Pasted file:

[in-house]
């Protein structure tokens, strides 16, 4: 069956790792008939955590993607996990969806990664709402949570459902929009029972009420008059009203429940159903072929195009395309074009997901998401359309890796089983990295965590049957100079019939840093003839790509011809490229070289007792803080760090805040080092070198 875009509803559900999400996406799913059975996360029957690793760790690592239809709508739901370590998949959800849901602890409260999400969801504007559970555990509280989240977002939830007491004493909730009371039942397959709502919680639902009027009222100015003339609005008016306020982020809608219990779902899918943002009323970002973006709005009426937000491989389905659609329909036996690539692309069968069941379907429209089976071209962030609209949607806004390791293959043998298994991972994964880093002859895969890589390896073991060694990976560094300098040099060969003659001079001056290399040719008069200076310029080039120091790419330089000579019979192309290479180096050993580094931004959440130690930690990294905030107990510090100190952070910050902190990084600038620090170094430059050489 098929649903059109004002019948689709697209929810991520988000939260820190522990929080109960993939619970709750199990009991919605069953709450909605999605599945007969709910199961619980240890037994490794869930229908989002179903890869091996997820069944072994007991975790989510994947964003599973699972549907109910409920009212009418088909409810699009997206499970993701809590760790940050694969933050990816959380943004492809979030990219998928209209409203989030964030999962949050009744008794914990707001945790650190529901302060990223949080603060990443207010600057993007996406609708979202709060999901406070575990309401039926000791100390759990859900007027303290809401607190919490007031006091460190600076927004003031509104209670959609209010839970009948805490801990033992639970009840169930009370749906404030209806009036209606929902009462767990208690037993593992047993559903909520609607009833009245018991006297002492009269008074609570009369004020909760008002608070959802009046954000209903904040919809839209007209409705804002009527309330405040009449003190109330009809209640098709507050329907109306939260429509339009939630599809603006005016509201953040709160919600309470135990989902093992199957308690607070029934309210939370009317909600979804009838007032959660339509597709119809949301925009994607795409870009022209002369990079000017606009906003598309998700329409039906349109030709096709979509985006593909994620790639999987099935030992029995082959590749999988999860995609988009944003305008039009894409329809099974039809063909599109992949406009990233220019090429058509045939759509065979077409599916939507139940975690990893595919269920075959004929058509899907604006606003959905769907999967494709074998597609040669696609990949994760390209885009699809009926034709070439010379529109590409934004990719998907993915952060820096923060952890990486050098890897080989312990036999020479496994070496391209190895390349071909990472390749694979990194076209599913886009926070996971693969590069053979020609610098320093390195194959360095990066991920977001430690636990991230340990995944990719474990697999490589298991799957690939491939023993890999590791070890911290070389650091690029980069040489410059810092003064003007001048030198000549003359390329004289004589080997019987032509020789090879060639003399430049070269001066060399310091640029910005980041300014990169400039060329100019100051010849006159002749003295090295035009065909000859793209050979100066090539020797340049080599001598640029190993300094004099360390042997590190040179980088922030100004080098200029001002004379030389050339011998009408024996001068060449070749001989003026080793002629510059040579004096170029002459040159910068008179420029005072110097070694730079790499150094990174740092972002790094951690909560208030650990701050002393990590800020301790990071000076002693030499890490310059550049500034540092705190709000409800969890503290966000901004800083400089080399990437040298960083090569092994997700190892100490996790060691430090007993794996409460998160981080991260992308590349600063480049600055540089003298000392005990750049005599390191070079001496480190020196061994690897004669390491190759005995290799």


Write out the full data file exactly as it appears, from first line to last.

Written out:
[in-house]
């Protein structure tokens, strides 16, 4: 069956790792008939955590993607996990969806990664709402949570459902929009029972009420008059009203429940159903072929195009395309074009997901998401359309890796089983990295965590049957100079019939840093003839790509011809490229070289007792803080760090805040080092070198 875009509803559900999400996406799913059975996360029957690793760790690592239809709508739901370590998949959800849901602890409260999400969801504007559970555990509280989240977002939830007491004493909730009371039942397959709502919680639902009027009222100015003339609005008016306020982020809608219990779902899918943002009323970002973006709005009426937000491989389905659609329909036996690539692309069968069941379907429209089976071209962030609209949607806004390791293959043998298994991972994964880093002859895969890589390896073991060694990976560094300098040099060969003659001079001056290399040719008069200076310029080039120091790419330089000579019979192309290479180096050993580094931004959440130690930690990294905030107990510090100190952070910050902190990084600038620090170094430059050489 098929649903059109004002019948689709697209929810991520988000939260820190522990929080109960993939619970709750199990009991919605069953709450909605999605599945007969709910199961619980240890037994490794869930229908989002179903890869091996997820069944072994007991975790989510994947964003599973699972549907109910409920009212009418088909409810699009997206499970993701809590760790940050694969933050990816959380943004492809979030990219998928209209409203989030964030999962949050009744008794914990707001945790650190529901302060990223949080603060990443207010600057993007996406609708979202709060999901406070575990309401039926000791100390759990859900007027303290809401607190919490007031006091460190600076927004003031509104209670959609209010839970009948805490801990033992639970009840169930009370749906404030209806009036209606929902009462767990208690037993593992047993559903909520609607009833009245018991006297002492009269008074609570009369004020909760008002608070959802009046954000209903904040919809839209007209409705804002009527309330405040009449003190109330009809209640098709507050329907109306939260429509339009939630599809603006005016509201953040709160919600309470135990989902093992199957308690607070029934309210939370009317909600979804009838007032959660339509597709119809949301925009994607795409870009022209002369990079000017606009906003598309998700329409039906349109030709096709979509985006593909994620790639999987099935030992029995082959590749999988999860995609988009944003305008039009894409329809099974039809063909599109992949406009990233220019090429058509045939759509065979077409599916939507139940975690990893595919269920075959004929058509899907604006606003959905769907999967494709074998597609040669696609990949994760390209885009699809009926034709070439010379529109590409934004990719998907993915952060820096923060952890990486050098890897080989312990036999020479496994070496391209190895390349071909990472390749694979990194076209599913886009926070996971693969590069053979020609610098320093390195194959360095990066991920977001430690636990991230340990995944990719474990697999490589298991799957690939491939023993890999590791070890911290070389650091690029980069040489410059810092003064003007001048030198000549003359390329004289004589080997019987032509020789090879060639003399430049070269001066060399310091640029910005980041300014990169400039060329100019100051010849006159002749003295090295035009065909000859793209050979100066090539020797340049080599001598640029190993300094004099360390042997590190040179980088922030100004080098200029001002004379030389050339011998009408024996001068060449070749001989003026080793002629510059040579004096170029002459040159910068008179420029005072110097070694730079790499150094990174740092972002790094951690909560208030650990701050002393990590800020301790990071000076002693030499890490310059550049500034540092705190709000409800969890503290966000901004800083400089080399990437040298960083090569092994997700190892100490996790060691430090007993794996409460998160981080991260992308590349600063480049600055540089003298000392005990750049005599390191070079001496480190020196061994690897004669390491190759005995290799």